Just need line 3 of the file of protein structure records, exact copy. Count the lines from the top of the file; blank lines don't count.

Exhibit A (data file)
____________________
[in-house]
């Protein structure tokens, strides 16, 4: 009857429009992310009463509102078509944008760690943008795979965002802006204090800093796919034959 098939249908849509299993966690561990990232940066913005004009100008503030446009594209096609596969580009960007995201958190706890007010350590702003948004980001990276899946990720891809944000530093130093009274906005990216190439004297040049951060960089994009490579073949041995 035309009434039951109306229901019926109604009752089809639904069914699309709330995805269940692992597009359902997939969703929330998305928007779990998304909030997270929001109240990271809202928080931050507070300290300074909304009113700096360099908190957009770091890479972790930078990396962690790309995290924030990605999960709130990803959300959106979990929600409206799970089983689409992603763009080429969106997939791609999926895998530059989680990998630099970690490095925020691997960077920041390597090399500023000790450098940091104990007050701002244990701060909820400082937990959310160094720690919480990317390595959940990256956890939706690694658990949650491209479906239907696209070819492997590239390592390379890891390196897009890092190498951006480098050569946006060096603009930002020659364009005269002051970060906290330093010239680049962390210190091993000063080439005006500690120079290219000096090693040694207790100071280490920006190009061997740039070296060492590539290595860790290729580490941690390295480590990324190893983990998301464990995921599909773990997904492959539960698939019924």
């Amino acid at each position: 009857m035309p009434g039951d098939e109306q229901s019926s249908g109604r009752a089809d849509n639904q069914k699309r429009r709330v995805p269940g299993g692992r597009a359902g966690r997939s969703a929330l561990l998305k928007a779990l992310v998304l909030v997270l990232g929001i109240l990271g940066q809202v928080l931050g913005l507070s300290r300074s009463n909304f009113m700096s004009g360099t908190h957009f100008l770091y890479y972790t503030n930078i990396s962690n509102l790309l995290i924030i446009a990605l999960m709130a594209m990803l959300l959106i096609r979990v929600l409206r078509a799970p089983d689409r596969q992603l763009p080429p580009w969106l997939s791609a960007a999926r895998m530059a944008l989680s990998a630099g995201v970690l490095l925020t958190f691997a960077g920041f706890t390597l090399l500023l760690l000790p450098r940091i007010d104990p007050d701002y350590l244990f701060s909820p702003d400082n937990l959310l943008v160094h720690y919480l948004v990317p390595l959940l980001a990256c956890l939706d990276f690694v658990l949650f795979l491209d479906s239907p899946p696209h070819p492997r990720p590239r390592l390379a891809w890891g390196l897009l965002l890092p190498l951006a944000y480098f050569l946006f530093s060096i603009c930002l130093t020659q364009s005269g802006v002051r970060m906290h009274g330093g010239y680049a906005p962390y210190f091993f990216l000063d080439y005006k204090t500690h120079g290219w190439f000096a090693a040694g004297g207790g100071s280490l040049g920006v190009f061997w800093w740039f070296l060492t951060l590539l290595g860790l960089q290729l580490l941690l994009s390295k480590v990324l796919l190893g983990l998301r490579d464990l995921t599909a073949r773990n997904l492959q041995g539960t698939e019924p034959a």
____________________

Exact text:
């Amino acid at each position: 009857m035309p009434g039951d098939e109306q229901s019926s249908g109604r009752a089809d849509n639904q069914k699309r429009r709330v995805p269940g299993g692992r597009a359902g966690r997939s969703a929330l561990l998305k928007a779990l992310v998304l909030v997270l990232g929001i109240l990271g940066q809202v928080l931050g913005l507070s300290r300074s009463n909304f009113m700096s004009g360099t908190h957009f100008l770091y890479y972790t503030n930078i990396s962690n509102l790309l995290i924030i446009a990605l999960m709130a594209m990803l959300l959106i096609r979990v929600l409206r078509a799970p089983d689409r596969q992603l763009p080429p580009w969106l997939s791609a960007a999926r895998m530059a944008l989680s990998a630099g995201v970690l490095l925020t958190f691997a960077g920041f706890t390597l090399l500023l760690l000790p450098r940091i007010d104990p007050d701002y350590l244990f701060s909820p702003d400082n937990l959310l943008v160094h720690y919480l948004v990317p390595l959940l980001a990256c956890l939706d990276f690694v658990l949650f795979l491209d479906s239907p899946p696209h070819p492997r990720p590239r390592l390379a891809w890891g390196l897009l965002l890092p190498l951006a944000y480098f050569l946006f530093s060096i603009c930002l130093t020659q364009s005269g802006v002051r970060m906290h009274g330093g010239y680049a906005p962390y210190f091993f990216l000063d080439y005006k204090t500690h120079g290219w190439f000096a090693a040694g004297g207790g100071s280490l040049g920006v190009f061997w800093w740039f070296l060492t951060l590539l290595g860790l960089q290729l580490l941690l994009s390295k480590v990324l796919l190893g983990l998301r490579d464990l995921t599909a073949r773990n997904l492959q041995g539960t698939e019924p034959a």